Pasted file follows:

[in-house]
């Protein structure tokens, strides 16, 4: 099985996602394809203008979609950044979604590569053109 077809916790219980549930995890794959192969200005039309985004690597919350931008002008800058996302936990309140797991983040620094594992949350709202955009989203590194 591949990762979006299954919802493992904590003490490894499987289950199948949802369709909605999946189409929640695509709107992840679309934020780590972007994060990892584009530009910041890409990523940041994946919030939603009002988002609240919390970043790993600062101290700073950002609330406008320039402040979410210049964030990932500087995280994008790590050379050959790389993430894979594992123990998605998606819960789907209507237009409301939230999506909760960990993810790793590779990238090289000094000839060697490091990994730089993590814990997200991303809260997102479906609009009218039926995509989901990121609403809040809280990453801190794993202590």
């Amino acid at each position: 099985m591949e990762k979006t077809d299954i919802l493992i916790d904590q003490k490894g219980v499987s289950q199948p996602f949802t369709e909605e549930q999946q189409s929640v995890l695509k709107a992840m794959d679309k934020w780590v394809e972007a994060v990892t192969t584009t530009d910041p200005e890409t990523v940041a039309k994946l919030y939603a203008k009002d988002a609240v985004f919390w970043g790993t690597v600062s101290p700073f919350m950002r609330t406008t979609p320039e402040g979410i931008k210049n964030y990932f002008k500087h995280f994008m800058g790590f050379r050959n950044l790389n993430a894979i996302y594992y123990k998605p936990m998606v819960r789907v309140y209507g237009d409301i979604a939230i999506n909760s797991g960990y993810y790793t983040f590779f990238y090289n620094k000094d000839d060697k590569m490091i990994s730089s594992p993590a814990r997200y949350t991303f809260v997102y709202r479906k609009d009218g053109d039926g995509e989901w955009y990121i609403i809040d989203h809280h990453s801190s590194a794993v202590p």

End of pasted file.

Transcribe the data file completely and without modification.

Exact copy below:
[in-house]
């Protein structure tokens, strides 16, 4: 099985996602394809203008979609950044979604590569053109 077809916790219980549930995890794959192969200005039309985004690597919350931008002008800058996302936990309140797991983040620094594992949350709202955009989203590194 591949990762979006299954919802493992904590003490490894499987289950199948949802369709909605999946189409929640695509709107992840679309934020780590972007994060990892584009530009910041890409990523940041994946919030939603009002988002609240919390970043790993600062101290700073950002609330406008320039402040979410210049964030990932500087995280994008790590050379050959790389993430894979594992123990998605998606819960789907209507237009409301939230999506909760960990993810790793590779990238090289000094000839060697490091990994730089993590814990997200991303809260997102479906609009009218039926995509989901990121609403809040809280990453801190794993202590």
């Amino acid at each position: 099985m591949e990762k979006t077809d299954i919802l493992i916790d904590q003490k490894g219980v499987s289950q199948p996602f949802t369709e909605e549930q999946q189409s929640v995890l695509k709107a992840m794959d679309k934020w780590v394809e972007a994060v990892t192969t584009t530009d910041p200005e890409t990523v940041a039309k994946l919030y939603a203008k009002d988002a609240v985004f919390w970043g790993t690597v600062s101290p700073f919350m950002r609330t406008t979609p320039e402040g979410i931008k210049n964030y990932f002008k500087h995280f994008m800058g790590f050379r050959n950044l790389n993430a894979i996302y594992y123990k998605p936990m998606v819960r789907v309140y209507g237009d409301i979604a939230i999506n909760s797991g960990y993810y790793t983040f590779f990238y090289n620094k000094d000839d060697k590569m490091i990994s730089s594992p993590a814990r997200y949350t991303f809260v997102y709202r479906k609009d009218g053109d039926g995509e989901w955009y990121i609403i809040d989203h809280h990453s801190s590194a794993v202590p």